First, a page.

In many non-profit and ministry settings, employees need a diverse skill set. Working on the ground, especially in communities where resources are limited, requires wearing many hats and being prepared for the unexpected. I came to my internship at The Healing Trust as a third-year divinity school student, with experience in community organizing, chaplaincy, and congregational ministry. Although I have had the opportunity to develop skills in care-giving and social justice movement building, I was lacking in skills around grant-writing and non-profit management. Through my internship, I have been immersed in the foundation world, an important facet of the non-profit community that previously I had little interaction with. Here are 5 things I have learned from The Healing Trust!

1. Self-Care is part of workplace culture.

One of the best parts about working at The Healing Trust has been their commitment to self-care in the workplace. Previously, I had imagined self-care as an individual task that happens off the clock (hello, pre-bedtime bubble bath). But, it’s also important to have the support you need while at work. We spend most of our day at our jobs, and all of our stress, anxiety and exhaustion is with us there, too. The Healing Trust takes self-care seriously, from offering Cultures of Compassion grants to making sure the staff is supported. I’ve been inspired by how compassion is included in its business practices, like making sure team mates are supported and listened to, providing resources for physical wellness, and helping one another maintain sustainable work-life balances.

2. Foundations can do more than just give out money.

Beyond grant making, The Healing Trust has a full slate of programming including workshops on grant writing, advocacy, and technical assistance. It has been interesting to see The Healing Trust think of ways to work with grantees that goes beyond financial support, and made me realize all the potential foundations have to be a key part of the causes that they fund. Foundations can be places of convening, where different sectors of the nonprofit community work together.

3. The Healing Trust has an amazing community of partners.

From THT’s dedicated board members to the amazingly talented staff at the nonprofit partners, there is an incredible community of visionaries, leaders, and activists that THT is connected to. So many different people come through the doors of the THT’s office, for retreats, planning meetings, and workshops, and it has been a great way to meet people that I can learn from. One of my favorite parts of being an intern is going on site visits to THT’s grantees, and getting to see first-hand the work that nonprofits in Middle Tennessee are doing.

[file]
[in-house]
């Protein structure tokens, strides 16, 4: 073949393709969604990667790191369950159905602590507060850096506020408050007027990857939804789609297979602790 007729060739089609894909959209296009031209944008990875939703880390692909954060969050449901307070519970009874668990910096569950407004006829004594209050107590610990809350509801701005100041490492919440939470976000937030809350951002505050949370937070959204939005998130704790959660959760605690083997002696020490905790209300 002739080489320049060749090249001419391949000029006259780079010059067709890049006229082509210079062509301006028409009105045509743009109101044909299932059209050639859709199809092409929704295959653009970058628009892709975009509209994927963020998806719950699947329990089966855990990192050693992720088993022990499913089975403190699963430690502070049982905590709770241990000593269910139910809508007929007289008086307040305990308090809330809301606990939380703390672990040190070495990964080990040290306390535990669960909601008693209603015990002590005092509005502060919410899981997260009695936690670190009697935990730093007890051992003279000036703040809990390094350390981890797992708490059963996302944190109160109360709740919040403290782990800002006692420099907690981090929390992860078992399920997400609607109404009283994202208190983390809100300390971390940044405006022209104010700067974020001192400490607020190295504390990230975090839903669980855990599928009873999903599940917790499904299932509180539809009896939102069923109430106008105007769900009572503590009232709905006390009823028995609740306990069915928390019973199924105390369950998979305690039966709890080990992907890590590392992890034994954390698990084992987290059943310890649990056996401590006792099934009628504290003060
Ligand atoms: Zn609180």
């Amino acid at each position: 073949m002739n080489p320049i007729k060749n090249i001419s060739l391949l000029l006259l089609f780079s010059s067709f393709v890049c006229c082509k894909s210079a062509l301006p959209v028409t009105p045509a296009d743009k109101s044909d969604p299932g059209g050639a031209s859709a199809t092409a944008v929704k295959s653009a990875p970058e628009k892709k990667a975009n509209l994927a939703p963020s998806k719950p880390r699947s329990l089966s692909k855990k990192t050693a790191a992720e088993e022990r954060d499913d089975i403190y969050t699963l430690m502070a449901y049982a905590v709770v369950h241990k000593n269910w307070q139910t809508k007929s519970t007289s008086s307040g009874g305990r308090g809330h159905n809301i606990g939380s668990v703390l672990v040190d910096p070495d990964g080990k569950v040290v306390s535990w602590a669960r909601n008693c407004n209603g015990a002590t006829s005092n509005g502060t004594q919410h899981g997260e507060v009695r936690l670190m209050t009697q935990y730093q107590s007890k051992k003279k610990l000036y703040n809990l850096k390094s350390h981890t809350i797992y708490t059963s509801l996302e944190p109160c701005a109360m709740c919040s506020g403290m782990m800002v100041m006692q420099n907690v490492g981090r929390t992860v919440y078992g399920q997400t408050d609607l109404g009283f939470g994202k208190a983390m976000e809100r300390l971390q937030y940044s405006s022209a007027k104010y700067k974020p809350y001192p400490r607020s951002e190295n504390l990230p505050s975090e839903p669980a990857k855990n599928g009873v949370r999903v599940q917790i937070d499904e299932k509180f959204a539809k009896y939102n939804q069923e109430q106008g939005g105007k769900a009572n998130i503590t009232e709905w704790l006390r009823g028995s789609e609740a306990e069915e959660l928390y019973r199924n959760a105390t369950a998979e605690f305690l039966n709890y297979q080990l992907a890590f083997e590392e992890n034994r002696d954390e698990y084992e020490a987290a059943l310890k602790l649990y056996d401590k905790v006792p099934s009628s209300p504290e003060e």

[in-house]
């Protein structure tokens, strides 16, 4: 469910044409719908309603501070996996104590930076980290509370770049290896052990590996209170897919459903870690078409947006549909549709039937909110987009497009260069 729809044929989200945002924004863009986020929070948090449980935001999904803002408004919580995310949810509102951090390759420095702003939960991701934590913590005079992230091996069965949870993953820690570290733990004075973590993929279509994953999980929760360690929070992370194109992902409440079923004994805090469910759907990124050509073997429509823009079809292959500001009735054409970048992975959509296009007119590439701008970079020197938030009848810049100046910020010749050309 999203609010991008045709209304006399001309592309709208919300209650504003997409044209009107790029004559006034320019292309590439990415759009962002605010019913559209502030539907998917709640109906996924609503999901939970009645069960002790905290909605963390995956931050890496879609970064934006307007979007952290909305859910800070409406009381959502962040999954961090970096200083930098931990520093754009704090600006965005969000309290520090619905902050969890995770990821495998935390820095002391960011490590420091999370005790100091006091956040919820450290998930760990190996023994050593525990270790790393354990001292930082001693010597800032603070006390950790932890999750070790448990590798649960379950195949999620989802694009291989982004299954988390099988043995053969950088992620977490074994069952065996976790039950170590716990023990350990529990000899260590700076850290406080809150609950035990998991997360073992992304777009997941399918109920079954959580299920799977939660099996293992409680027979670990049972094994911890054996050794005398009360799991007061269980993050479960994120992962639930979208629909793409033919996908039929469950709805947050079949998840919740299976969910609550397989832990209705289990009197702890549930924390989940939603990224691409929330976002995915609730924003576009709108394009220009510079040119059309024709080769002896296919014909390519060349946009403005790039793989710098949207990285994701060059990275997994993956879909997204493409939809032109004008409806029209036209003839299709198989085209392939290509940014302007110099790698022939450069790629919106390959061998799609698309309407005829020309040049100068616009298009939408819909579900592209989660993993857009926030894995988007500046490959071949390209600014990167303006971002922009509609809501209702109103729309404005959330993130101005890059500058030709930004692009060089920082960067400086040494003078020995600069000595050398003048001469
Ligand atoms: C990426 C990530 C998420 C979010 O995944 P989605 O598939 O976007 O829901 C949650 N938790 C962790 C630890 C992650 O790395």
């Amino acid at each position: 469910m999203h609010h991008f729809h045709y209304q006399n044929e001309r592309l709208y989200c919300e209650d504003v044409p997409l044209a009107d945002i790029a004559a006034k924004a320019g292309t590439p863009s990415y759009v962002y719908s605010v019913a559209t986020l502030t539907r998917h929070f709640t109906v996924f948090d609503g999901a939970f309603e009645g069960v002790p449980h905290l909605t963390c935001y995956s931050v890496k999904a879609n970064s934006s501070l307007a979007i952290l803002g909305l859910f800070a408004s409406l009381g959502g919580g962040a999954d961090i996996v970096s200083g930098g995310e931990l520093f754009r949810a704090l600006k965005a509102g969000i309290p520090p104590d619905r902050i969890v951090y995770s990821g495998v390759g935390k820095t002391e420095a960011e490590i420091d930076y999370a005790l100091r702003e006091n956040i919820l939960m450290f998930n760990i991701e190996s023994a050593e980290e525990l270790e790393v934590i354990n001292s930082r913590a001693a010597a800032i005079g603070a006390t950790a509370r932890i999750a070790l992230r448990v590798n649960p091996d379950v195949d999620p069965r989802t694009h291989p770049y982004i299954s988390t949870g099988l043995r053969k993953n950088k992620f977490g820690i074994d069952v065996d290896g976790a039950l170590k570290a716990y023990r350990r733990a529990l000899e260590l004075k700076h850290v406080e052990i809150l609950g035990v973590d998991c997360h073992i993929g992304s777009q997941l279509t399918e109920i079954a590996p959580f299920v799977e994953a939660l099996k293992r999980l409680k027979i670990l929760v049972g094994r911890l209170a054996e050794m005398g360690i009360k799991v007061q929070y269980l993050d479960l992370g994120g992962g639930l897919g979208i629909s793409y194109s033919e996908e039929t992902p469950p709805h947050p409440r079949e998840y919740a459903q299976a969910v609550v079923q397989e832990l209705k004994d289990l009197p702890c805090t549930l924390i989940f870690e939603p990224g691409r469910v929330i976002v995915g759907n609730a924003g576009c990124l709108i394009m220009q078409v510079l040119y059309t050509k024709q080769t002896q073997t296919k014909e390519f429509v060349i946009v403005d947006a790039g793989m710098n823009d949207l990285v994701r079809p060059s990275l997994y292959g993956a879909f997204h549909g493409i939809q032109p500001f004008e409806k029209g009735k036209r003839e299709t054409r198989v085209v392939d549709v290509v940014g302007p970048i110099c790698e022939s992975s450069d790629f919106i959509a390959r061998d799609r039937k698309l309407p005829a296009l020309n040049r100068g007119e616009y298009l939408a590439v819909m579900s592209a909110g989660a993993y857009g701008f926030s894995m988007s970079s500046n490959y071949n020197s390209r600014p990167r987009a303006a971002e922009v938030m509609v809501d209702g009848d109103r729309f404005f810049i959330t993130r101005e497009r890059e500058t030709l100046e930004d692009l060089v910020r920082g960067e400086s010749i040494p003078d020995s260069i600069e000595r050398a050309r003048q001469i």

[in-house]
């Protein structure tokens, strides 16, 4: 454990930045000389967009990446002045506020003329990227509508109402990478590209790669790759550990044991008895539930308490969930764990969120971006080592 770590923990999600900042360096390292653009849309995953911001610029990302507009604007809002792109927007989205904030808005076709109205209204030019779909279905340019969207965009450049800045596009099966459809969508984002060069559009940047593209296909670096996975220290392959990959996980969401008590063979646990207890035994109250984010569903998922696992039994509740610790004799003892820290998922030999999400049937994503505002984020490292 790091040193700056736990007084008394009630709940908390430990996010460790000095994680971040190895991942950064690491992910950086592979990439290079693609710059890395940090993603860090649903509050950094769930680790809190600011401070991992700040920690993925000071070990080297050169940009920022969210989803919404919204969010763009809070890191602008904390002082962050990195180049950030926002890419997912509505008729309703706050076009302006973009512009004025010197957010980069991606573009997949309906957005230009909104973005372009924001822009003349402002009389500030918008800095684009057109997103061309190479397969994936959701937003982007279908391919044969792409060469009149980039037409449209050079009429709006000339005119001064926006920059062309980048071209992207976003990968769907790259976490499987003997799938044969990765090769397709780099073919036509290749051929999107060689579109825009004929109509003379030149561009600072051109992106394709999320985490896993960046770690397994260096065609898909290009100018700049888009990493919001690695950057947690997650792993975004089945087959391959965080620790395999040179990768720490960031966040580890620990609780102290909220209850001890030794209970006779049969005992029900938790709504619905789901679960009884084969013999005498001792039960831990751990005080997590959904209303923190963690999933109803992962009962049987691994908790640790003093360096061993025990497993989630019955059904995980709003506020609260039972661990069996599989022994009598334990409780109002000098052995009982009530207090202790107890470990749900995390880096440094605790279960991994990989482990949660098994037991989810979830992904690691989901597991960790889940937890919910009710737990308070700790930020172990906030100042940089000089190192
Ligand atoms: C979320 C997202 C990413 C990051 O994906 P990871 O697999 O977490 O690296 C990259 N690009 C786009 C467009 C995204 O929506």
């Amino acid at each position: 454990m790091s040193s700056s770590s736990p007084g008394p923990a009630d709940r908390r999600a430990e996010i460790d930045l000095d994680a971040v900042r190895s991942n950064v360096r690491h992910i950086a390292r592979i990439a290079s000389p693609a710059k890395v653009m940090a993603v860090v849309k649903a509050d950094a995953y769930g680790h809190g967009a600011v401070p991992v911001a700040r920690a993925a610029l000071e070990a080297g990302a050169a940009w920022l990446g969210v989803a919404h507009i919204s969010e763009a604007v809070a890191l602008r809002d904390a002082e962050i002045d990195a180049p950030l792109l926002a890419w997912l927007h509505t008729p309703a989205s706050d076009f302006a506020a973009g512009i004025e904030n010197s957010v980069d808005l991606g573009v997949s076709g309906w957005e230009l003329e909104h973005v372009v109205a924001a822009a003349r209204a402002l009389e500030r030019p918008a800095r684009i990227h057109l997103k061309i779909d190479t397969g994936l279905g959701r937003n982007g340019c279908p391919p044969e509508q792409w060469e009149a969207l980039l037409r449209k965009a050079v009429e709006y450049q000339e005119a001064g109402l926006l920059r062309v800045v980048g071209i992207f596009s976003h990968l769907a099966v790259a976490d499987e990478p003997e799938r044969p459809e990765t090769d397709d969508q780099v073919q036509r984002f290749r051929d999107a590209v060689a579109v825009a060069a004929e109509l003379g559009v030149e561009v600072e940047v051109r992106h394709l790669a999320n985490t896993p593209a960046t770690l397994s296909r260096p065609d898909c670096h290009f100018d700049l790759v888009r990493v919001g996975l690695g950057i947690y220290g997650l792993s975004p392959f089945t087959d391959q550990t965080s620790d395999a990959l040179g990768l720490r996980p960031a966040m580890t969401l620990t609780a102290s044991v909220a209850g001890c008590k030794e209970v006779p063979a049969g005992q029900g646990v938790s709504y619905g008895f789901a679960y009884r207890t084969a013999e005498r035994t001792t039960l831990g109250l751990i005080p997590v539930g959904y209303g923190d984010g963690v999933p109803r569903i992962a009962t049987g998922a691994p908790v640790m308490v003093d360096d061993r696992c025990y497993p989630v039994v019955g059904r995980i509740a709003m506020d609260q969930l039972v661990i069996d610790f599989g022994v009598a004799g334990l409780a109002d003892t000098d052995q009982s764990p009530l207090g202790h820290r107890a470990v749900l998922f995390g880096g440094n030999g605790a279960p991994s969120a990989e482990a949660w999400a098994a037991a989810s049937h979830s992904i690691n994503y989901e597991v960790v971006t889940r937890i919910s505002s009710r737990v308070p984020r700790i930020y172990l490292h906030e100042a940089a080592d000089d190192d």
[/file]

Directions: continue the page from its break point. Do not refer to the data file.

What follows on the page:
4. Grant writing requires both research and storytelling.

Before interning at The Healing Trust, I knew that a good grant application included compelling narratives about the importance of a project or a non-profit’s mission. But I am now learning that good projects also need to evaluated and measured for their success. Creating strong outcomes on a grant application can be really difficult! It involves in-depth research and well-designed programs. As I look ahead to careers in non-profit management, I am grateful to learn what goes in to making projects successful and fundable.

5. Foundations consider both the present and the long-term reality.

Foundations pay attention to proposals and program design, as well as the needs of the community. They also think about how their funding will affect the landscape of nonprofits and the long-term impact their investments will have. Foundations like The Healing Trust work with their nonprofit partners to determine how to create sustainable initiatives and innovative solutions that will help this generation and the next generation.

I am grateful to be part of this community! From workplace culture, to professional skills, to nonprofit know-how, my internship with The Healing Trust has been an excellent learning opportunity. Learn more about The Healing Trust’s internship opportunities.


Drew Bongiovanni is a third year student at Vanderbilt Divinity School.